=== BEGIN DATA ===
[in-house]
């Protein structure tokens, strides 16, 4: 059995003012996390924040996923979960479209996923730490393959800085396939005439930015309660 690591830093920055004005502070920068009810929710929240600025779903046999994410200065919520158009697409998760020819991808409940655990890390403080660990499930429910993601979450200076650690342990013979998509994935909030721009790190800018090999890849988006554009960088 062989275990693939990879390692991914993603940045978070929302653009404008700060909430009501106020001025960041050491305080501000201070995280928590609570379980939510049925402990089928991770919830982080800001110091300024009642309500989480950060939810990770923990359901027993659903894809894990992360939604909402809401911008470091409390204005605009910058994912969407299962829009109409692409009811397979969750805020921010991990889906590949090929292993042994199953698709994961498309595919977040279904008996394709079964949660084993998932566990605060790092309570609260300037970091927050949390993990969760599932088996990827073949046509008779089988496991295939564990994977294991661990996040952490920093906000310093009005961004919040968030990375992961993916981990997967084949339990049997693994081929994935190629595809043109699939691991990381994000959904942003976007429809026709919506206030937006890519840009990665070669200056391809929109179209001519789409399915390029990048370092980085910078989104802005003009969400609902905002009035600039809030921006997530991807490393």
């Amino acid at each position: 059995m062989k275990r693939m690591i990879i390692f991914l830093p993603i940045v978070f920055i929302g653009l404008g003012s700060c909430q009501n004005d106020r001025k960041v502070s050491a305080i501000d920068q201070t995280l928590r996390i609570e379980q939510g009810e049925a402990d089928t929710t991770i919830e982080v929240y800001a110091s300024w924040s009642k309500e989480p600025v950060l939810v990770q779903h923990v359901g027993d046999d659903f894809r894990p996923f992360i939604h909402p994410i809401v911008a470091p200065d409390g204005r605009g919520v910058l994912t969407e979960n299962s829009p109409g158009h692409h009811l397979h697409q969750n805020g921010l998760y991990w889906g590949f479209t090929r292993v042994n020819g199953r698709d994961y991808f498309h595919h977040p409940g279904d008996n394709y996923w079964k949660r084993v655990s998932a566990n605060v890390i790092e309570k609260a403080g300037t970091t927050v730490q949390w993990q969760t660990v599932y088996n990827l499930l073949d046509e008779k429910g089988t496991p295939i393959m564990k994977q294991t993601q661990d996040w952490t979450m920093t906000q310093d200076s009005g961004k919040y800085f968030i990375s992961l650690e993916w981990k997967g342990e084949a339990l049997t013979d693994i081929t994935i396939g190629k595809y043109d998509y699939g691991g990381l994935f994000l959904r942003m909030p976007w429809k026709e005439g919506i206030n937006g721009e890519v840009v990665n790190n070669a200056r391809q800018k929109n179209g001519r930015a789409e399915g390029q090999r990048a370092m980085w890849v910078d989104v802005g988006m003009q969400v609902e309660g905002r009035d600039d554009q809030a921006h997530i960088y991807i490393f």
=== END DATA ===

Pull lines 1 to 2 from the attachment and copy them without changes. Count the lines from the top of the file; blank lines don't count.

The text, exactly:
[in-house]
């Protein structure tokens, strides 16, 4: 059995003012996390924040996923979960479209996923730490393959800085396939005439930015309660 690591830093920055004005502070920068009810929710929240600025779903046999994410200065919520158009697409998760020819991808409940655990890390403080660990499930429910993601979450200076650690342990013979998509994935909030721009790190800018090999890849988006554009960088 062989275990693939990879390692991914993603940045978070929302653009404008700060909430009501106020001025960041050491305080501000201070995280928590609570379980939510049925402990089928991770919830982080800001110091300024009642309500989480950060939810990770923990359901027993659903894809894990992360939604909402809401911008470091409390204005605009910058994912969407299962829009109409692409009811397979969750805020921010991990889906590949090929292993042994199953698709994961498309595919977040279904008996394709079964949660084993998932566990605060790092309570609260300037970091927050949390993990969760599932088996990827073949046509008779089988496991295939564990994977294991661990996040952490920093906000310093009005961004919040968030990375992961993916981990997967084949339990049997693994081929994935190629595809043109699939691991990381994000959904942003976007429809026709919506206030937006890519840009990665070669200056391809929109179209001519789409399915390029990048370092980085910078989104802005003009969400609902905002009035600039809030921006997530991807490393």